August 03, 2020
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Marker dedication for Al Brady’s grave Sept. 12 in Bangor

BANGOR – A service to dedicate a newly placed marker on the grave of Public Enemy No. 1 Alfred James Brady will be held at 10 a.m. Wednesday, Sept. 12, at Mount Hope Cemetery.

Seventy years ago on Oct. 12, 1937, Brady, 26, was shot and killed by federal agents, along with accomplice Clarence Lee Shaffer Jr., as they returned to Dakin’s Sporting Goods, 25 Central St., to purchase a submachine gun. A third man, James Dalhover, was captured and later executed for the murder of Indiana State Trooper Paul Minneman.

The public is invited to attend the ceremony.

As part of “Flashes From the Past – The Day the Brady Gang Came to Bangor,” an Oct. 7 fundraiser for the nonprofit consumer advocacy organization, Northeast CONTACT, the Brady Parade and Re-Enactment Committee decided to mark the grave so that families touched by this tragedy, along with historians and the public, could visit it. Brady’s unclaimed body was buried with no fanfare in the cemetery’s city grounds on Oct. 15, 1937, and his grave remained unmarked for 70 years.

Richard Coffin, president of Rogan’s Memorials, inscribed and placed the permanent marker as a charitable donation to the Brady re-enactment activities.

Graveside services will be officiated by Brother Don of Friars’ Bakehouse, located at 21 Central St. Also speaking will be Gerry Palmer, Northeast CONTACT executive director and a Bangor city councilor. In the Oct. 7 re-enactment, Palmer will portray Shep Hurd, owner of Dakin’s Sporting Goods and a central figure in the shootout.

“We are here, not to praise this murderous thug, but to help the public recognize some of its central history of events that happened in Bangor 70 years ago and to bring some closure to this sad story,” Palmer said. “Recently, Loren Hylton of Indiana and his wife, Karen, visited this grave site with Brady historian Richard Shaw and myself. Carroll County Commissioner Hylton is the nephew of Indiana State Trooper Paul Minneman, shot to death in cold blood by the Brady Gang on May 25, 1937,” Palmer said.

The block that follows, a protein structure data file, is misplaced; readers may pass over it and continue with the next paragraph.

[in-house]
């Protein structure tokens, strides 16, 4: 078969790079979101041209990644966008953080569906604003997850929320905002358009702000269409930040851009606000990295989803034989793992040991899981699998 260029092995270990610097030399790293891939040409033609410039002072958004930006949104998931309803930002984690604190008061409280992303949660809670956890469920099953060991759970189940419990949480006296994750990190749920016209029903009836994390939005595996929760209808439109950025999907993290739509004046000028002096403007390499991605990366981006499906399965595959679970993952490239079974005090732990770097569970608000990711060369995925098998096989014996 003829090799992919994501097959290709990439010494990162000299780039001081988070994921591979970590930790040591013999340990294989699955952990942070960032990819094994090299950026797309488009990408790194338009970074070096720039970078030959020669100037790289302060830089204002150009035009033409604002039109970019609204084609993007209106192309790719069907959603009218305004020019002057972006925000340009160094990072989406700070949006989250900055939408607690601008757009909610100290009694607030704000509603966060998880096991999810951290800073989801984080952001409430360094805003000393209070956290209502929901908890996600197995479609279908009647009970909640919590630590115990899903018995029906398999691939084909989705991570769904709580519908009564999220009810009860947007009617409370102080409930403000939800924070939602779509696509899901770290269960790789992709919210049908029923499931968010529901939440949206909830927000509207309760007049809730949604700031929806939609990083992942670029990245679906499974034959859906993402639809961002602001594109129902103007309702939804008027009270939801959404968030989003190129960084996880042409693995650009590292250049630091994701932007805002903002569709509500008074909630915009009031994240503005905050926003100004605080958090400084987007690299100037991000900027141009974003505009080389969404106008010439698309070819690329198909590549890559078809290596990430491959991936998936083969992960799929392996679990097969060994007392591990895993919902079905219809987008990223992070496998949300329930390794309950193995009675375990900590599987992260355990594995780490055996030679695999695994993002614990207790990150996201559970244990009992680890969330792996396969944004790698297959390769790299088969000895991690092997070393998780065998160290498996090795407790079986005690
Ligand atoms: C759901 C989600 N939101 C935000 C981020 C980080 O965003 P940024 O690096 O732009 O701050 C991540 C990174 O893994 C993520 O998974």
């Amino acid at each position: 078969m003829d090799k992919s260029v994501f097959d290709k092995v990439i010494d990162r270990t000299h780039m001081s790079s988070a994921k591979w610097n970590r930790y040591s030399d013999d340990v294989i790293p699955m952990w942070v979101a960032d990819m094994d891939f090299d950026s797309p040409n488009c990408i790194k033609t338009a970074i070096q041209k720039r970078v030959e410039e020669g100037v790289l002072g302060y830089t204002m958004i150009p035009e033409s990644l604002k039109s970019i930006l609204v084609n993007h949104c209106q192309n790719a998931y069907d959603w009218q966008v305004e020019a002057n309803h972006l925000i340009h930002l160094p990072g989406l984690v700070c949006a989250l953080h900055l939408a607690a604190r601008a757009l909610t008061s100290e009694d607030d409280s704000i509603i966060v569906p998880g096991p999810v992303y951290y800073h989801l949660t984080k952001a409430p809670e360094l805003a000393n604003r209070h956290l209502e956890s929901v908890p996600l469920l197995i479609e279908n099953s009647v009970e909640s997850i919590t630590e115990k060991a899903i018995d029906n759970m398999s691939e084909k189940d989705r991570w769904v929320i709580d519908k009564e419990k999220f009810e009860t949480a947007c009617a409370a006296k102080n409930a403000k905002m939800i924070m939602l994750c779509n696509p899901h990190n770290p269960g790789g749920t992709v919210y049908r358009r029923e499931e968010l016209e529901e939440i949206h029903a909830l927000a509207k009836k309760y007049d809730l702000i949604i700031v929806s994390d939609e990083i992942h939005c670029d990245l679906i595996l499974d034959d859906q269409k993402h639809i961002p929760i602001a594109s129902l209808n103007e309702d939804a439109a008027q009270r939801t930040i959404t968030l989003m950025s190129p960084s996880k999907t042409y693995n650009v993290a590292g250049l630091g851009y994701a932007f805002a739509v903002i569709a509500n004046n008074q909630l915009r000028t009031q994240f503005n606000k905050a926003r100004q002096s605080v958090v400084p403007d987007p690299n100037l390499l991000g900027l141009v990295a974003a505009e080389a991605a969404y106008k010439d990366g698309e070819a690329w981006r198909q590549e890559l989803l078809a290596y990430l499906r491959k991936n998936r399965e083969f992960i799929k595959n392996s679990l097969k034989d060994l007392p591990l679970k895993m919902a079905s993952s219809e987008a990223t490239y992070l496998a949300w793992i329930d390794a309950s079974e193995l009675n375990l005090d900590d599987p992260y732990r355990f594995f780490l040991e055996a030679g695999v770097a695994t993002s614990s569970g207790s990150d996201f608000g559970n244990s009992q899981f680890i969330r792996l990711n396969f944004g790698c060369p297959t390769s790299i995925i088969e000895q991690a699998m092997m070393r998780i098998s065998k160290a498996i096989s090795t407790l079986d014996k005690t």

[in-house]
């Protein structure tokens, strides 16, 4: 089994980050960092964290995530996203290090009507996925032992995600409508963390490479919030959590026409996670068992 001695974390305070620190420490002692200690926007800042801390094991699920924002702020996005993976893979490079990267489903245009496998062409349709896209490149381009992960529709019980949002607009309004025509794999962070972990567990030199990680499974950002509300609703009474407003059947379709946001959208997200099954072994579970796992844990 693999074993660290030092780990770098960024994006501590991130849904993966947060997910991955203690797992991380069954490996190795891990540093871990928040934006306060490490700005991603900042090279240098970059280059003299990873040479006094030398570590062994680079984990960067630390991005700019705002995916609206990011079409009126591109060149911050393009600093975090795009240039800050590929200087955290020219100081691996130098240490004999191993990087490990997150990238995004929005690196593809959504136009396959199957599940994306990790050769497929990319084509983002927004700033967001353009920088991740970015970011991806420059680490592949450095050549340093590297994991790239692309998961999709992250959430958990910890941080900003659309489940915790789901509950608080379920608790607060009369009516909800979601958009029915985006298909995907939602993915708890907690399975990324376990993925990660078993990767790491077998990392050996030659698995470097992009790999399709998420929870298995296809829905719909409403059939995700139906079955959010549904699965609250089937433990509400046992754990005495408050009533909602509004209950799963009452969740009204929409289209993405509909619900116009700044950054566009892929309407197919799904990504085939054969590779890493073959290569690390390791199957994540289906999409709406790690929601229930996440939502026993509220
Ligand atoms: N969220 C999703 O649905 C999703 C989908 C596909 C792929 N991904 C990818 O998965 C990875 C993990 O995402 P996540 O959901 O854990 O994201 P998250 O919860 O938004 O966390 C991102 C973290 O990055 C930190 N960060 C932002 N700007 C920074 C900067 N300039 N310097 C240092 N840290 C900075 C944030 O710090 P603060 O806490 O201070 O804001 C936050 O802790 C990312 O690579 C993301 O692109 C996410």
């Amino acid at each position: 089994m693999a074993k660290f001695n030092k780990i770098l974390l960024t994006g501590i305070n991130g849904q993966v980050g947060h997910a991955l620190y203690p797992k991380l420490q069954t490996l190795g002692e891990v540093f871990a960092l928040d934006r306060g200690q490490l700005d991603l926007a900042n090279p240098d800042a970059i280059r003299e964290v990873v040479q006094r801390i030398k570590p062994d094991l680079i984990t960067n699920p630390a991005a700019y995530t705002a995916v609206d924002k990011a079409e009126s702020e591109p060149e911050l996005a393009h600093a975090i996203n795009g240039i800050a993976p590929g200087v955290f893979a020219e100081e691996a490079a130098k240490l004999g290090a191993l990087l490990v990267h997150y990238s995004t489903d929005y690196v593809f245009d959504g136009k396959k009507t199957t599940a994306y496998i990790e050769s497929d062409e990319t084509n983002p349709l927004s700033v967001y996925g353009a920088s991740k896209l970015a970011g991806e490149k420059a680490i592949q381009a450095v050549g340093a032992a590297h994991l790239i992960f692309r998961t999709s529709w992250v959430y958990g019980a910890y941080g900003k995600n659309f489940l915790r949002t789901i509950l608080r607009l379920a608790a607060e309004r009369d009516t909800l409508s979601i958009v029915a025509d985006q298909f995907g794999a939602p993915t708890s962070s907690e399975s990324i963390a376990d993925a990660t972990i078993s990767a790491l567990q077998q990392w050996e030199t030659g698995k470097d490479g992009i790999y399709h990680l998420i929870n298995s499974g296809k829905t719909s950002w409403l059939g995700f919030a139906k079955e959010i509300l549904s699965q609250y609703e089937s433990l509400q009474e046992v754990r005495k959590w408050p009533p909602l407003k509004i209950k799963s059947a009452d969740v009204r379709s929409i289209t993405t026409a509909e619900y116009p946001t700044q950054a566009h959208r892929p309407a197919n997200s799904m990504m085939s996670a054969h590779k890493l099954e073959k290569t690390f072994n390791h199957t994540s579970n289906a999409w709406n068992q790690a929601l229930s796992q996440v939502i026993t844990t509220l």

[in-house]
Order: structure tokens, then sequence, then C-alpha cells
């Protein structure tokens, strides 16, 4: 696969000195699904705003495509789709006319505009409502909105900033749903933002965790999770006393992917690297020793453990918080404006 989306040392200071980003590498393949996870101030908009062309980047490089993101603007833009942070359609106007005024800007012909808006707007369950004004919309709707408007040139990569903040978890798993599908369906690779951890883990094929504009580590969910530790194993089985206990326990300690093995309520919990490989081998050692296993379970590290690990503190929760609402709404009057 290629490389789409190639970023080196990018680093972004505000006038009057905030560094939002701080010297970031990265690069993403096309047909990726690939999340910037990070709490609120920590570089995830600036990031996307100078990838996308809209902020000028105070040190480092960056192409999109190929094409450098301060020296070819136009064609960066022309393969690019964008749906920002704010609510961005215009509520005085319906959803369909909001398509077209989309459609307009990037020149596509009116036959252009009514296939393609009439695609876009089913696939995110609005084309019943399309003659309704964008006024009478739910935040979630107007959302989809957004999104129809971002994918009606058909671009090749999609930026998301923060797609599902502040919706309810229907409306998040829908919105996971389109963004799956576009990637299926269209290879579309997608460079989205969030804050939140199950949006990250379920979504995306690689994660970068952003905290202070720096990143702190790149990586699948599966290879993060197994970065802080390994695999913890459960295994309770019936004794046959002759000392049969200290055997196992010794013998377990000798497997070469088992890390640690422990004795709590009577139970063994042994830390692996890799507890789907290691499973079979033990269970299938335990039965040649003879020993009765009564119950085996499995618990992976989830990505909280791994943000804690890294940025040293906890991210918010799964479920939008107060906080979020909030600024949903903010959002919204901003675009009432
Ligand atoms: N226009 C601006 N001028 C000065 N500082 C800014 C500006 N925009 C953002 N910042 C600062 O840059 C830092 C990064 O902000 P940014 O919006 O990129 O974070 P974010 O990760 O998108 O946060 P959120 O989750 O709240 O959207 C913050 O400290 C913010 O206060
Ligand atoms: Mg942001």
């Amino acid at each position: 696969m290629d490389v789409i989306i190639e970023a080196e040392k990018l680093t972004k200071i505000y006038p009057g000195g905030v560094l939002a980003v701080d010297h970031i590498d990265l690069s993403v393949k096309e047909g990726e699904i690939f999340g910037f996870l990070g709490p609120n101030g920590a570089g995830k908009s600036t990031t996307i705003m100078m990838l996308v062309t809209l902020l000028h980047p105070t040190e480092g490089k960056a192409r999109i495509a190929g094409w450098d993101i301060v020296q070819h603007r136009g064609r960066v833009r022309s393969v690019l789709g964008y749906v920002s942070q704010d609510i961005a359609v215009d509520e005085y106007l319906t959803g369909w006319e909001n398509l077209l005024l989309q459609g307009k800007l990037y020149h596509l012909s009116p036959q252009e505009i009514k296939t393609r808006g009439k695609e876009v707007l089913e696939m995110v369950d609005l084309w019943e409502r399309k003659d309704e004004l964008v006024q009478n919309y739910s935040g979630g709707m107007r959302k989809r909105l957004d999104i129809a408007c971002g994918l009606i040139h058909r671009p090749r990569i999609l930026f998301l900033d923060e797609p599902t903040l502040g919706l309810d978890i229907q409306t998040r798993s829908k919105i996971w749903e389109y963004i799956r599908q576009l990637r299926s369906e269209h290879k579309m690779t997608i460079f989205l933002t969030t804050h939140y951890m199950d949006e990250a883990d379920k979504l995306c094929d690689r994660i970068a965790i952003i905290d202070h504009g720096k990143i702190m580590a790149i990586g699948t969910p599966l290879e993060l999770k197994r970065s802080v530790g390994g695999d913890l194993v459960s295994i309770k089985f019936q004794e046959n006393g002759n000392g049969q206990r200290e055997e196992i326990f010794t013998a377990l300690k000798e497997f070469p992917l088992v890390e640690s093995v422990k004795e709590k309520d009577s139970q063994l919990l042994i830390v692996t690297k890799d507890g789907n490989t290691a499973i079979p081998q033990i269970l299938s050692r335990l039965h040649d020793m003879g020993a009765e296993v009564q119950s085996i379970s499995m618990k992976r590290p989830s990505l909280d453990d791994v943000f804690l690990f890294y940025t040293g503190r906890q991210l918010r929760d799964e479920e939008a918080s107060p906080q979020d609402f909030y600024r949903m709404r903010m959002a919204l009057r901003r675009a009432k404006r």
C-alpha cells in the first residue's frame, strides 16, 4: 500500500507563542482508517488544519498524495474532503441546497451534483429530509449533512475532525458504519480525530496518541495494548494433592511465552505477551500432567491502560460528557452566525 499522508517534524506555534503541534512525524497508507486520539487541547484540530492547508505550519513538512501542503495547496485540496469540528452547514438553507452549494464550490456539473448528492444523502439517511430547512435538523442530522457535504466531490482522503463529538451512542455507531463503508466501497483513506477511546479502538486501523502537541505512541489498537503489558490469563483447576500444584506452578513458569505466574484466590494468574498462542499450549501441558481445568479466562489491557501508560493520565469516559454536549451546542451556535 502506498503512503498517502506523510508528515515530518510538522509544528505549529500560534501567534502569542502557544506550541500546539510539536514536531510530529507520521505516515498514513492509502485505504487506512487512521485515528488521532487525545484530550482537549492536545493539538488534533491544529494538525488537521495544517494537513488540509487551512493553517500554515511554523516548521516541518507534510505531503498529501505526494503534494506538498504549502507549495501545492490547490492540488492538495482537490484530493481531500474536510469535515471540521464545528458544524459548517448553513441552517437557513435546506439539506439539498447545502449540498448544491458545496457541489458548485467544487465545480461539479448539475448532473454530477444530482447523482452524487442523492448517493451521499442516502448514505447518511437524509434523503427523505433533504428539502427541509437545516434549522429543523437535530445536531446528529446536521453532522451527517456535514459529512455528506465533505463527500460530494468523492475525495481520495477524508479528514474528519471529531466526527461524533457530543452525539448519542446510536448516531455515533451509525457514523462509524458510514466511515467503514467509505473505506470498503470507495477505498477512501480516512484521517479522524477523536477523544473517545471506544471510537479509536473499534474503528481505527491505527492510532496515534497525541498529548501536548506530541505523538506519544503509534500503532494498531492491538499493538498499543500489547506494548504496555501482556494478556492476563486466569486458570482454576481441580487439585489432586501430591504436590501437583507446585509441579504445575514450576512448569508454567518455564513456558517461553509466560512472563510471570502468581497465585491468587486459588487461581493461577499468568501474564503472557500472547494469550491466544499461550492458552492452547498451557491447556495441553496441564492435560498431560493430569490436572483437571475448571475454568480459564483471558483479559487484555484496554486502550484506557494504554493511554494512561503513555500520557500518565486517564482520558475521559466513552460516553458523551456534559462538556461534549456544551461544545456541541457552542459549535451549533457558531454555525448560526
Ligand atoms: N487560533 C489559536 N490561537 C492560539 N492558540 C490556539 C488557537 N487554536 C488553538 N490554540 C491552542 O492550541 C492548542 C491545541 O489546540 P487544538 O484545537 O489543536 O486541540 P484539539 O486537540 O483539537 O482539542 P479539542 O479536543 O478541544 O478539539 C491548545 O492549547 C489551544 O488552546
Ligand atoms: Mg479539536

Karen Hylton said, “We are thrilled that this Brady re-enactment is finally being held on October 7. We read that this event was taking place and, as we were visiting friends in Milbridge, we came straight to Bangor. Visiting this grave site with the new tombstone helps bring closure for those of us representing the Paul Minneman family, as I am sure it will many other families and citizens.”

To visit the Brady grave site, from Bangor take Hogan Road onto Mount Hope Avenue, toward the Bangor Humane Society. Follow Mount Hope Avenue until reaching the Korean War Memorial on the right. Take the left directly across from the memorial onto a dirt cemetery road (Eastern Avenue – unmarked). Travel straight on Eastern Avenue two-tenths of a mile, passing Delphinium Street on the left and the next unmarked cemetery road also on the left. Brady’s grave, with a stone flush with the ground, is on the left side of Eastern Avenue, near the chain-link fence.

For more information, contact Palmer at 944-8000.


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